And on that note, I am heading back into the spice mines. I have some time to do the dishes and so forth before I have to start making today’s quota of condom packs, and I still have to decide what movies to watch while I do so. Maybe some classic Hitchcock that I’ve never seen will be today’s jolt of classic cinema; I’ll have to take a look around on my streaming services and see what’s available.

And so, until tomorrow, have a lovely day, Constant Reader!

Turn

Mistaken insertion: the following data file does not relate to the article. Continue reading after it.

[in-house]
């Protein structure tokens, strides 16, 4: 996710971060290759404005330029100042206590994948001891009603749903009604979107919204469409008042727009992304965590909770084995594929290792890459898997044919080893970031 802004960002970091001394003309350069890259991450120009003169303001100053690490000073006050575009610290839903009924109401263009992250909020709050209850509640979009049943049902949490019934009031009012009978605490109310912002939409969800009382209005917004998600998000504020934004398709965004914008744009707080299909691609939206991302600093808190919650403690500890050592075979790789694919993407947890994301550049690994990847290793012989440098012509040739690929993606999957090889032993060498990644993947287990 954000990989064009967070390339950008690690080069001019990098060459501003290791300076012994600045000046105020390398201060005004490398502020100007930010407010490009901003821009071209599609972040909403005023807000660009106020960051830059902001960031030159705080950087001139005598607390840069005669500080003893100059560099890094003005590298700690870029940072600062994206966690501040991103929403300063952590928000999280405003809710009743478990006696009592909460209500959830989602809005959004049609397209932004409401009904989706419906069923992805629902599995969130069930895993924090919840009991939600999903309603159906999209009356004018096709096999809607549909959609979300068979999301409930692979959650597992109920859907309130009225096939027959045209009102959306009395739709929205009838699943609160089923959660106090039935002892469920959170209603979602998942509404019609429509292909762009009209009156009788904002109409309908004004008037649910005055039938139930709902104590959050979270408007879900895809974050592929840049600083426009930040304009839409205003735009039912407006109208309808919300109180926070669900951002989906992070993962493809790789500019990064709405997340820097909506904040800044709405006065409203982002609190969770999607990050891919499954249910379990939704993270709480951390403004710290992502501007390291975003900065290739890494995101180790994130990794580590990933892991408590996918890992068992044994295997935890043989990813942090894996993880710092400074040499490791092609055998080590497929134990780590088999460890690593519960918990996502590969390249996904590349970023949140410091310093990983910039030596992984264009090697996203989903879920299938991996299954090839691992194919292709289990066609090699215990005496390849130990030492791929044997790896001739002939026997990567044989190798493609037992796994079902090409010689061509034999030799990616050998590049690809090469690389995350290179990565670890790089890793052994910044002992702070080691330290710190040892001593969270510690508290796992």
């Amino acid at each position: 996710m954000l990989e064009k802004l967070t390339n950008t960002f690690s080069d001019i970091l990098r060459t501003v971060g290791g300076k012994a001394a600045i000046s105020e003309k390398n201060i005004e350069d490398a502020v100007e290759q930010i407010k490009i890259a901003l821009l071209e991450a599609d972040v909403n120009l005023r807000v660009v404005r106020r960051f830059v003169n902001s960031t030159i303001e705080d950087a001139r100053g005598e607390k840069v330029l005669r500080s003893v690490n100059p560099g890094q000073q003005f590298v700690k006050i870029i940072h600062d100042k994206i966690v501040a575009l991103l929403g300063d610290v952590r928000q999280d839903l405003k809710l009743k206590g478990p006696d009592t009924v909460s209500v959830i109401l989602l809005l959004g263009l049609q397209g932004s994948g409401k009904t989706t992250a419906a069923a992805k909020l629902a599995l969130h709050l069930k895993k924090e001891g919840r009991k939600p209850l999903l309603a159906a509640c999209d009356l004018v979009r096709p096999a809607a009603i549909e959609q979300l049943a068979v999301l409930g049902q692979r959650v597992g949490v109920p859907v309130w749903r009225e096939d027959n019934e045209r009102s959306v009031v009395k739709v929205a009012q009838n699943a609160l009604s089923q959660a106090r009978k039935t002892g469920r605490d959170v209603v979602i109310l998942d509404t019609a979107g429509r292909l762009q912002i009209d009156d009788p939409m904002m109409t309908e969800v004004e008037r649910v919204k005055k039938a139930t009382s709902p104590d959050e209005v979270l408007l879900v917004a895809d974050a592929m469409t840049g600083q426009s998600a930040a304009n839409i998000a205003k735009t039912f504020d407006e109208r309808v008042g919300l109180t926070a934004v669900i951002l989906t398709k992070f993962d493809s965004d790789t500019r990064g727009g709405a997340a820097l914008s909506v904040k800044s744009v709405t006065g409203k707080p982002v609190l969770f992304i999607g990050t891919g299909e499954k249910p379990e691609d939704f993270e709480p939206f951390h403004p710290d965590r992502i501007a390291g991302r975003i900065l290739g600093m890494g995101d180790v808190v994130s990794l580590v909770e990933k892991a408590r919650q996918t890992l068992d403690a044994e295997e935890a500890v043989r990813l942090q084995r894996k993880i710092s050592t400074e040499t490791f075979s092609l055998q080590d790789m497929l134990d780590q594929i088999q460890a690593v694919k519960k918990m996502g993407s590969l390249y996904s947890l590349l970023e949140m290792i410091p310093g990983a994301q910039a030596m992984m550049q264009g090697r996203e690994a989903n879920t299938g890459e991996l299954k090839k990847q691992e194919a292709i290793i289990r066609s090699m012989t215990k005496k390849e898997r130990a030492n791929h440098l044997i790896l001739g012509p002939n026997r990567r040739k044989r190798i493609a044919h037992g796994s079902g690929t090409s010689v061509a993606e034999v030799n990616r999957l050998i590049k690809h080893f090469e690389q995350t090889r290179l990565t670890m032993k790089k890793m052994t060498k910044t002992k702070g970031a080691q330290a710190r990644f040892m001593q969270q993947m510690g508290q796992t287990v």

Saturday morning and I’m up much earlier than I usually am; I woke up around seven–the last time; it was a restless night–and finally decided to just go ahead and get up. We have to take Scooter to the vet at eleven for follow-up blood work (monitoring his diabetes) but other than that, the day is pretty free for me. I am thinking about going to the gym later to do arms (I skipped them last night because…well, because there were too many people there in the small space that is the gym and I don’t like having to force my way into spaces because so many gym-goers seem to feel like they are the only people there or they own the gym or something; I despise many things, but I have an especial hatred for inconsiderate assholes at the gym; always has been a pet peeve of mine) and was actually thinking it might be a good idea to go to alternating workouts; arms on one workout, shoulders/chest/back/legs on the other, with a goal to eventually give legs its own day in June). My muscles feel tired this morning, which means I worked them hard yesterday. That is a good thing. I also don’t want to waste today–which has a tendency to happen far too often on these weekends. The apartment needs some work done on it (it’s horrifying how much I’ve allowed the housework to slide since the first of the year) and perhaps getting up early this morning and using this time to actually do stuff rather than be a slug will help.